Ireland. Yet the love of being connected with the land is innate; it deepens a man's attachment to his native country, and adds dignity and simplicity to his character. Each family cannot hope to own a small piece of cultivated land as in France—no inaccessible mountain-ranges exist for our people to learn to love as in Switzerland—but it may be that in our common-land we are meant to learn an even deeper lesson:—something of the value of those possessions in which each of a large community has a distinct share, yet which each enjoys only by virtue of the share the many have in it; in which separate right is subordinated to the good of all; each tiny bit of which would have no value if the surface were divided amongst the hundreds that use it, yet which when owned together and stretching away into loveliest space of heather or forest becomes the common possession of the neighbourhood, or even of the County and Nation. It will give a sense of a common possession to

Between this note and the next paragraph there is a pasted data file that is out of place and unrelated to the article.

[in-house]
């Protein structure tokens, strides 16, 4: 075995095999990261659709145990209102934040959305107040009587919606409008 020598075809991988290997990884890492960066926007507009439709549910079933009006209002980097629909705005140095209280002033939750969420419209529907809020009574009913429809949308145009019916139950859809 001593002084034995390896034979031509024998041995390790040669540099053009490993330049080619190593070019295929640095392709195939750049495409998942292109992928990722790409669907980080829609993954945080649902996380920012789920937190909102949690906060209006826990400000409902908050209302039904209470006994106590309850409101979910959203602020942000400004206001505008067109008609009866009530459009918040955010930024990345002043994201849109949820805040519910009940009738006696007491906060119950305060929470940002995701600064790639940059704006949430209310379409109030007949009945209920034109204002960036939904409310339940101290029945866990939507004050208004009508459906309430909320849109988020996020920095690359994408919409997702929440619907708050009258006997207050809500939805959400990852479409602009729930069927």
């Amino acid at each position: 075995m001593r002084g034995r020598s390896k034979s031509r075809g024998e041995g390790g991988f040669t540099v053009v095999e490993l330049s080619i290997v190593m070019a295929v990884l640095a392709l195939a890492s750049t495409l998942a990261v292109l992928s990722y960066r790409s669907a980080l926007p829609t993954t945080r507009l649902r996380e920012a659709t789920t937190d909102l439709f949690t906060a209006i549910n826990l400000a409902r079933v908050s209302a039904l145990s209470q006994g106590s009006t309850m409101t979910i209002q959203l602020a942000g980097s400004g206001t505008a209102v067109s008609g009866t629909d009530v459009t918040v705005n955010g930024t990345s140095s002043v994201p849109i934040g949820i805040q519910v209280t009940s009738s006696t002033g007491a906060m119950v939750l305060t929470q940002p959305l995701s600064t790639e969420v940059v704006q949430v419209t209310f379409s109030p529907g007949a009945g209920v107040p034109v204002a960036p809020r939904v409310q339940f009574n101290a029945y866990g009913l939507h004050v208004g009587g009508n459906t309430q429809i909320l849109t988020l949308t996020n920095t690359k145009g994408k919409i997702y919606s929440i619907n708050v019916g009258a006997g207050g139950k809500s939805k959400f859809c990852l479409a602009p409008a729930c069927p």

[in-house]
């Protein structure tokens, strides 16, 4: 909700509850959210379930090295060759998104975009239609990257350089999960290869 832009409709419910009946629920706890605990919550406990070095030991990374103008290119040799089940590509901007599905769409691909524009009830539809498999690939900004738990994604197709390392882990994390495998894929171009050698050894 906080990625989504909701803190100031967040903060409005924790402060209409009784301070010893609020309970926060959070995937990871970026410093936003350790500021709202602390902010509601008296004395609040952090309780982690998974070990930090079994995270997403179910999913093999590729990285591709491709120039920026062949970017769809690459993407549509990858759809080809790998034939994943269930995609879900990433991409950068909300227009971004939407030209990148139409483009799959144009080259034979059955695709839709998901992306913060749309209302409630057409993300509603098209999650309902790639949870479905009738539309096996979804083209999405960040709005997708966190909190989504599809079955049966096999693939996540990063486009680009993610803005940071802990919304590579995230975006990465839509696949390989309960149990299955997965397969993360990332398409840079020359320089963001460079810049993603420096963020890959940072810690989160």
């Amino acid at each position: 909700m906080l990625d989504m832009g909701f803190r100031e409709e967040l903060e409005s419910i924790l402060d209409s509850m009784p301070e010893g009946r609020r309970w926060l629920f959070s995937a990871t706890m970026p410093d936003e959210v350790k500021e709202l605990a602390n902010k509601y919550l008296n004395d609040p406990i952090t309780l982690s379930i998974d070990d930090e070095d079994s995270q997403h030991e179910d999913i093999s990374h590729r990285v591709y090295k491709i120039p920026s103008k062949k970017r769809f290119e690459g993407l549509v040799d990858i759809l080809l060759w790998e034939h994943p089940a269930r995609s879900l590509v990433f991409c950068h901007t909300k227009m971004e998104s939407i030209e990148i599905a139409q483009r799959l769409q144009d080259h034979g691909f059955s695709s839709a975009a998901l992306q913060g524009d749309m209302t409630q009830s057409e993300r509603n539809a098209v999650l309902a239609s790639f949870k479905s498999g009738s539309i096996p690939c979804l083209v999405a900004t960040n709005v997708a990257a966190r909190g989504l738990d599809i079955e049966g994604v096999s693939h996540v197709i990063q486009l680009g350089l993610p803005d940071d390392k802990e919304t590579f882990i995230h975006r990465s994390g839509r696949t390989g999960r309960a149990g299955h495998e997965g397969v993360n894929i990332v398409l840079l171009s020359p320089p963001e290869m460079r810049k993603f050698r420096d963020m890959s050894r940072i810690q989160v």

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THE FUTURE OF OUR COMMONS.